Documents in the Archive of the Casa de Mateus dating from 1577 take us back to the first occupiers of the Casa de Mateus, Cristóvão Álvares (-1619) and his wife, D. Maria Gonçalves, (- d. after 1625), succeeded by, following the death of his mother in 1625,

Licentiate António Álvares Coelho (-1647), married to D. Helena Álvares Mourão (-1665) of the Casa da Cumieira.


The vast wealth accumulated by the Mateus family through successive marriage alliances with four important lineages – Botelho, Coelho, Álvares and Mourão – led Licentiate António Álvares Coelho in 1641 to establish the Morgadio de Mateus, entailed to the Capela de Nossa Senhora dos Prazeres. The original Casa de Mateus, with its domestic chapel and the farm known as Quinta da Porta or Quinta de Mateus, formed part of this entail.

The creation of morgadios, or entails, became established in Portugal from the 13th century onwards.

The morgadio was an institution designed to preserve the landed property of the nobility. The assets entailed to a morgadio, which were inalienable and indivisible, were passed down only to the firstborn male descendant. Morgadios were abolished in Portugal in 1863.

António Álvares Coelho nominated as the First Administrators of the Morgadio de Mateus his elder sister, D. Maria Coelho (-1696), and her husband, Dr. Matias Álvares Mourão de Aguiar (-1675). The couple also inherited the Casa da Cumieira, thereby becoming the administrators of two of the Region’s great entails.

High Court Judge Dr. Matias Álvares Mourão de Aguiar died in 1675.

D. Maria Coelho, “the Old Lady”, continued to administer the Casa for 21 years and, entailed to the morgadios of Mateus and Cumieira, in addition to the founding assets, all the silver listed on a roll and a further 117 arráteis (approximately 117 lbs) of crude silver and three arráteis of gold bars. Dying childless, she nominated as her sole heir her cousin, Matias Álvares Mourão, son of Domingos Botelho Ribeiro Álvares, of the Casa de Sabrosa, and of his wife, D. Joana Mourão.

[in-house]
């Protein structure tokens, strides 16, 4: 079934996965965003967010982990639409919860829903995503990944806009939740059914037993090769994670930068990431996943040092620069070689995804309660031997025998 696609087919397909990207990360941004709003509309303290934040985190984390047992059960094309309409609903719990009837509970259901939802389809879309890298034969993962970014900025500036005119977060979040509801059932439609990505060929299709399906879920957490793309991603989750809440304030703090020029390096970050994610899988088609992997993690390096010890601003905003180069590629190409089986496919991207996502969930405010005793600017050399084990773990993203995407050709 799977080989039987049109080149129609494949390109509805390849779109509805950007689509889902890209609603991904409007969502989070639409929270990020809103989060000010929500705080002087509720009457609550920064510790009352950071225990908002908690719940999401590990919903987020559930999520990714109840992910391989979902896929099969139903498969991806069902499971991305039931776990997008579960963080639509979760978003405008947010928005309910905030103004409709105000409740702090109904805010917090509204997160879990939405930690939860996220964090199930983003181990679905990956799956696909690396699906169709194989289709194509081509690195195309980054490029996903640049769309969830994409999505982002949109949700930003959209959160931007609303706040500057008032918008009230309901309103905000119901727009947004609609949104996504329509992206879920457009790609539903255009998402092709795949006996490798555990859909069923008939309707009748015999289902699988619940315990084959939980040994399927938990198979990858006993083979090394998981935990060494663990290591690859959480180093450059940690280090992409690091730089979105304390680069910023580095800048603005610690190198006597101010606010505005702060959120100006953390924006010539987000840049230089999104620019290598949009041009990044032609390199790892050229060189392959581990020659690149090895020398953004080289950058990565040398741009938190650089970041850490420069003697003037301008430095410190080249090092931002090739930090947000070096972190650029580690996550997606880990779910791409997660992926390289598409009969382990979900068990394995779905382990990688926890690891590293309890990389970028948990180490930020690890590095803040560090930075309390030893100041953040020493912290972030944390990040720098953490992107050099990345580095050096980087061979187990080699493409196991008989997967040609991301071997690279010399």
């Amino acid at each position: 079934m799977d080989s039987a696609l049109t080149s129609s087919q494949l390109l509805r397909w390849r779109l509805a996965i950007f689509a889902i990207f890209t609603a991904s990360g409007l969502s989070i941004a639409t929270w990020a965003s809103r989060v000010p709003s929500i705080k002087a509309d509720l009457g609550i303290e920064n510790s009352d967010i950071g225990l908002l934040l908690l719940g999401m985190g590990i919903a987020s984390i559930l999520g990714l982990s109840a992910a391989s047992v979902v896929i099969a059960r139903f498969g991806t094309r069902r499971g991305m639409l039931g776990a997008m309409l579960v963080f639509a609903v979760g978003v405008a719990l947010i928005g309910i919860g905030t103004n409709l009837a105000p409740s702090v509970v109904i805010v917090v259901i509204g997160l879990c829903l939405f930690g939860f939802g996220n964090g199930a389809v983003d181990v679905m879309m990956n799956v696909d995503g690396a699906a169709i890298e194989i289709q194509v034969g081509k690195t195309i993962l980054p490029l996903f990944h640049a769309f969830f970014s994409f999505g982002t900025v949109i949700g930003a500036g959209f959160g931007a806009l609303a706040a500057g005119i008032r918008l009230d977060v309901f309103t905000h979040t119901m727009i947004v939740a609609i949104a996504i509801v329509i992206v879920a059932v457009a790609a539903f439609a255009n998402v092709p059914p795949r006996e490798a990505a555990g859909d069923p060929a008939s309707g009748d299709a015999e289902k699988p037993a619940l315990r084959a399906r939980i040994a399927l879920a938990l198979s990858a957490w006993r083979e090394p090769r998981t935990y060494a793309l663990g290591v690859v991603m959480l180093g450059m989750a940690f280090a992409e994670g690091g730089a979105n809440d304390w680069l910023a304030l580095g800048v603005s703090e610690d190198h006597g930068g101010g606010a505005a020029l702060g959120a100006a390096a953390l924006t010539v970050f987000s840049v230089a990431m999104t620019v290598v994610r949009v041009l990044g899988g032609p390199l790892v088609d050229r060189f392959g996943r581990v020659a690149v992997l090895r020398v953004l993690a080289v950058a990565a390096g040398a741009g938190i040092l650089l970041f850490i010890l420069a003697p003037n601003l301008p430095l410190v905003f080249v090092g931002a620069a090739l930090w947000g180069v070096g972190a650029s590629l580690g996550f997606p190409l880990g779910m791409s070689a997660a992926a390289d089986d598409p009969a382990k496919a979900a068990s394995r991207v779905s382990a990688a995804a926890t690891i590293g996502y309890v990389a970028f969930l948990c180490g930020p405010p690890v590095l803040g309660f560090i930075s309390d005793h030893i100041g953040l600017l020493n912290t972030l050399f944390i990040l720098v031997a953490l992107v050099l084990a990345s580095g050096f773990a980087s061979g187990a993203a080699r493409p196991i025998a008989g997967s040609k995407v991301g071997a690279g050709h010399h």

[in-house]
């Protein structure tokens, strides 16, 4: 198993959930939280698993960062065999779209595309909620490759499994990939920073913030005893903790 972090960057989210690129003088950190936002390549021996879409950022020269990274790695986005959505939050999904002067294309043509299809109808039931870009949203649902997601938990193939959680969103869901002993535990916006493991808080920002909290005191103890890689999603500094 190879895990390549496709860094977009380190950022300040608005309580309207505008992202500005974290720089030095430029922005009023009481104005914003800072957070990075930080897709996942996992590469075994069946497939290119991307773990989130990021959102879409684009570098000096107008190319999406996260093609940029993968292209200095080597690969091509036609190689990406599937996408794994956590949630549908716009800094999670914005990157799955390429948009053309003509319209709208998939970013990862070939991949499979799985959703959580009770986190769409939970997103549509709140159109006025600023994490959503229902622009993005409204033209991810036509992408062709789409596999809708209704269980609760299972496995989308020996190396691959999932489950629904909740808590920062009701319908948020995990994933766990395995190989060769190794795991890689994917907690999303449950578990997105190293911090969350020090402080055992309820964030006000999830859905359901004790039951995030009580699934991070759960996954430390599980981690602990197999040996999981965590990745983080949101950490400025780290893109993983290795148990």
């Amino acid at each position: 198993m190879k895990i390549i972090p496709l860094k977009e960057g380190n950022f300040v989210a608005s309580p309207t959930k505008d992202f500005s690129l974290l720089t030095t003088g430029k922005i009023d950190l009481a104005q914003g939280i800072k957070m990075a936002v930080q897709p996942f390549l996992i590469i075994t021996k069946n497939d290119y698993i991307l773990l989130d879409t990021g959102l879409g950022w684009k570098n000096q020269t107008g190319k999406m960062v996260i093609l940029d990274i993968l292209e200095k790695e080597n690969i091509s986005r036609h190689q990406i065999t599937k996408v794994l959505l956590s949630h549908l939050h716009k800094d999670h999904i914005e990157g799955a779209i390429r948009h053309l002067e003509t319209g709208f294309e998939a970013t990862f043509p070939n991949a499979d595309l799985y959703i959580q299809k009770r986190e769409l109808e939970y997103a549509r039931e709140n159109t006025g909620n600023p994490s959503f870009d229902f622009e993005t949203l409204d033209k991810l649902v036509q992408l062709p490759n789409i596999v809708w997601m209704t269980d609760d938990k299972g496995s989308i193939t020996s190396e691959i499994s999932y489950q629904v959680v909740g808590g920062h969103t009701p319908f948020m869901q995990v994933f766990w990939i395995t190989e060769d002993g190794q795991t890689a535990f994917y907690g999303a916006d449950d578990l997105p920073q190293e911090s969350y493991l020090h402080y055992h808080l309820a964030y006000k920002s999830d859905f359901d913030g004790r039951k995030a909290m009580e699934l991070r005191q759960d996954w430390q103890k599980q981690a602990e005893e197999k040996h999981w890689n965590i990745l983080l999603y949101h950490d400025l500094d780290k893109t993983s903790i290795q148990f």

Matias Álvares Mourão (1669 – d. after 1730), Morgado da Prata, married D. Maria Coelho de Barros e Faria (1670 – d. after 1730), daughter of the founder of the morgadio of Arroios, High Court Judge Cristóvão Álvares Coelho.

Thus began to be created a “coherent family nucleus, which was reinforced as the result of various endogamous alliances designed to accumulate wealth or avoid its dispersal, something that also resulted from the fact that several members of the family who died without issue left their estates to nieces and nephews”:

It was, furthermore, a family characterised “not simply by wealth but also by the strong ties of many of its members to the University, the Church and the Magistracy, and by an early interest in culture”…

António José Botelho Mourão, (1688-1746) 4th Morgado de Mateus, built the grand Casa de Mateus. By his marriage to D. Joana Maria de Sousa Mascarenhas e Queirós (1695-1723), he linked the Casa de Mateus to the family of the Marqueses de Minas.

D. Joana, the heiress of her parents, D. Luís António de Sousa and D. Bárbara Mascarenhas e Queirós, brought to the Casa the morgadios of Moroleiros, Fontelas and Queirozes and initiated the ascent of this ancient family from the provincial squirearchy to the Court nobility.


D. Luís António de Sousa Botelho Mourão (1722-1798), Lord of the Honour of Ovelha in Marão, Lord and Administrator of all his parents’ morgadios and of the Casa de Mateus, Knight of the Royal Household, Lieutenant-Colonel of the Chaves Dragoons, Captain-General and Governor of the Captaincy of São Paulo in Brazil, Military Governor of the City of Bragança, Knight of the Order of Santa Maria de Vermiosa, the Order of Christ and of His Majesty’s Council, married D. Leonor Ana Luísa Josefa de Portugal (1722-1806) of the House of the Counts of Redondo.